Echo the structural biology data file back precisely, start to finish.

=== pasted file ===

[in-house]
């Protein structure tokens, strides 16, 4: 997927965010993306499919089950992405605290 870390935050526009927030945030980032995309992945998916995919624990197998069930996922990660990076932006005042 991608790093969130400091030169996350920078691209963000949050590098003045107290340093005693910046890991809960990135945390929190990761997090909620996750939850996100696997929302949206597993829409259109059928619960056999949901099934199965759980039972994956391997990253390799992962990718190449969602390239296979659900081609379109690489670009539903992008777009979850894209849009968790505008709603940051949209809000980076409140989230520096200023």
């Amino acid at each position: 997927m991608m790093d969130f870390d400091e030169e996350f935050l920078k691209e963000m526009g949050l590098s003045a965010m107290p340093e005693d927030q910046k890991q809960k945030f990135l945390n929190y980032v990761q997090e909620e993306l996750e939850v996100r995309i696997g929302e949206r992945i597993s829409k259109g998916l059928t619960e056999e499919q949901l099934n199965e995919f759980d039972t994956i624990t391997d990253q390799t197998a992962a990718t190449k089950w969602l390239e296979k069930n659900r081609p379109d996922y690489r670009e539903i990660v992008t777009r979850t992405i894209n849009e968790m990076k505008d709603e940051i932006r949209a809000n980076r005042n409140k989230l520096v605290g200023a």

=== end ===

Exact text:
[in-house]
């Protein structure tokens, strides 16, 4: 997927965010993306499919089950992405605290 870390935050526009927030945030980032995309992945998916995919624990197998069930996922990660990076932006005042 991608790093969130400091030169996350920078691209963000949050590098003045107290340093005693910046890991809960990135945390929190990761997090909620996750939850996100696997929302949206597993829409259109059928619960056999949901099934199965759980039972994956391997990253390799992962990718190449969602390239296979659900081609379109690489670009539903992008777009979850894209849009968790505008709603940051949209809000980076409140989230520096200023």
């Amino acid at each position: 997927m991608m790093d969130f870390d400091e030169e996350f935050l920078k691209e963000m526009g949050l590098s003045a965010m107290p340093e005693d927030q910046k890991q809960k945030f990135l945390n929190y980032v990761q997090e909620e993306l996750e939850v996100r995309i696997g929302e949206r992945i597993s829409k259109g998916l059928t619960e056999e499919q949901l099934n199965e995919f759980d039972t994956i624990t391997d990253q390799t197998a992962a990718t190449k089950w969602l390239e296979k069930n659900r081609p379109d996922y690489r670009e539903i990660v992008t777009r979850t992405i894209n849009e968790m990076k505008d709603e940051i932006r949209a809000n980076r005042n409140k989230l520096v605290g200023a």